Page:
Energy resource is the economic driving force for the industrial world as well as for the developing nation. At the same time energy production and utilization is also blamed for the environmental degradation. In addition, the prospects of long term exhaustibility of the fossil fuel resources, the energy crises of the 1970s and further thrusts towards development and environment concern have promoted the use of renewable resources (such as biomass or hydropower) or inexhaustible resources (such as solar energy or wind power) as the solution. However, the economical and sociological factors are very important for implementation of renewable sources.
The energy need in Malaysia is met by both renewable and nonrenewable energy
sources and the country is well endowed with relatively cheap and plentiful
supply of conventional fossil fuels such as oil (approximately 3 billion barrels),
natural gas (1.61 trillion cubic meters) and coal (776 million tons) as well
as nonrenewable energy sources like hydro and solar power and biomass (Joanta,
1996). However, past and current economic growth in the country is fueled
mostly by fossil fuels. The energy need in Malaysia is relatively high (expected
to increase at a rate of 9.5% per year) as the economy is projected to grow
at a high rate. The maximum electricity energy demand projections are 40,515
MW for the year 2020 (Yusoff, 2006). Figure
1 shows the primary energy demand in Malaysia that indicates a rapid increase
and for year 2030, the primary energy demand is expected to increase close to
100 MTOE (million ton of oil equivalent) (APEC, 2006).
Realizing this, The Ministry of Energy, Water and Communications has been promoting
energy efficiency and incorporation of renewable energy sources. It has been
observed that after the Diversification Policy the need for the use of renewable
energy has increased from 6,000 kTOE to 60,000 kTOE since 1971 to 2005 (Zain-Ahmed,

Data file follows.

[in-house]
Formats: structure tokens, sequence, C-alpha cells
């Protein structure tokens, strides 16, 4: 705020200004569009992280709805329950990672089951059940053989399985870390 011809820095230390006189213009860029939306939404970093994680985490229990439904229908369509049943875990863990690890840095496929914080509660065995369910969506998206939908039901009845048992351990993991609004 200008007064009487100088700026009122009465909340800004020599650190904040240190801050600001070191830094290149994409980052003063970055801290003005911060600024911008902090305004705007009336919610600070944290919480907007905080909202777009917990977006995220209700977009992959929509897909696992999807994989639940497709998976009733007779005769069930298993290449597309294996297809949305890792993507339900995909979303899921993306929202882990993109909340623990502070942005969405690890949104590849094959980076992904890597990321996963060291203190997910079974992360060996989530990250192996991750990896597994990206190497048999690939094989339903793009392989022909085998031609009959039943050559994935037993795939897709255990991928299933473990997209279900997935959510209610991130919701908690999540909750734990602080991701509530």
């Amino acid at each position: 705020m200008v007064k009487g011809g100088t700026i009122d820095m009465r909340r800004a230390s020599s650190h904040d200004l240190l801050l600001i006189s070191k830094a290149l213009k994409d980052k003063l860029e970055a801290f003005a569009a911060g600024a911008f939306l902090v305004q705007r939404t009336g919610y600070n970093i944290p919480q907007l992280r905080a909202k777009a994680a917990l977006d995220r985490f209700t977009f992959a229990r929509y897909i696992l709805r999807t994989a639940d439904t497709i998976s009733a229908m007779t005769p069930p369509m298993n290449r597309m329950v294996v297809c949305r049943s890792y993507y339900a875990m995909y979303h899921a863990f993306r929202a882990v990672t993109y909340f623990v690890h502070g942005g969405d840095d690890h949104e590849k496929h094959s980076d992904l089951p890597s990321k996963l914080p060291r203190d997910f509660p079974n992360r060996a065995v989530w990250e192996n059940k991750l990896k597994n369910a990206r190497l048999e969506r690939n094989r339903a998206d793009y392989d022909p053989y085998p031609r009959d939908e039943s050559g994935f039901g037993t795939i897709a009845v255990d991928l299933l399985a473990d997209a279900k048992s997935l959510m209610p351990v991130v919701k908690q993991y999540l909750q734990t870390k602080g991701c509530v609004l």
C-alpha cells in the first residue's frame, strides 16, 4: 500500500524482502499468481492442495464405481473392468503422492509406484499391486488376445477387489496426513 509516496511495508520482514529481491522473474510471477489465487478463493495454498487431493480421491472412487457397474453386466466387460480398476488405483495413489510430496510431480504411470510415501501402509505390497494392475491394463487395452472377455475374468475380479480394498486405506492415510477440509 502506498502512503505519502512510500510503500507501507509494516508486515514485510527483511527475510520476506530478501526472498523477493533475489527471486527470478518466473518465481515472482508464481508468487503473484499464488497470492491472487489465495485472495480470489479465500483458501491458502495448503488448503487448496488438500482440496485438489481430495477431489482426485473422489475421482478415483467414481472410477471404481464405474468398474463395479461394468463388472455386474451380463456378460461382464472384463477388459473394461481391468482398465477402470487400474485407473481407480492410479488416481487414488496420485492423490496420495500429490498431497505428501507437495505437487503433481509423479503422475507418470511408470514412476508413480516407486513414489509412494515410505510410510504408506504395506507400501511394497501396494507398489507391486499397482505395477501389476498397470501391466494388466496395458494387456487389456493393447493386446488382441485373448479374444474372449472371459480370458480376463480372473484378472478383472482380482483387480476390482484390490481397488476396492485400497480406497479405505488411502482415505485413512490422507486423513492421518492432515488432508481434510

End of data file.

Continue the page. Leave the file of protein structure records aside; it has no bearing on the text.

2008). In addition, the government of Malaysia as a Fifth Fuel Policy has
incorporated RE since year 1999 and Small Renewable Energy Program since year
2000. RE offers the prospect of increasing energy supply in a self reliant way
at national and local levels along with the attended economic, social and security
benefits in the process. Long term sustainable development of developing countries
like Malaysia, requires the affirmative shift towards renewable sources of energy
that are more equivalently distributed and less environmentally destructive
than the fossil fuel sources. Nevertheless with all the effort and policy implementation
by government, as of 2010, the largest contribution of energy demand is still
coming from petroleum products (62%) and electricity (19%) is in next position
which has gradual increase from natural gas (16%) and demand for coal and coke
is in stable conditions (Gan and ZhiDong, 2008). Though
Malaysia is a net exporter of oil and natural gas but they are the nonrenewable
and one day will be completely depleted. Moreover, the gradual deregulation
of natural gas prices, with price increase from RM 6.40 per MMBTU to RM 14.31
per MMBTU for power sector in 2008 has often brought natural gas to the downside
and it is expected that current gas fields to be depleted by 2027 with new fields
of higher carbon dioxide content. To make things worse, there is uncertainty
on adequacy of gas supply for power generation beyond 2018 (Sulaiman
et al., 2011). Not only that, there is a proven declination of oil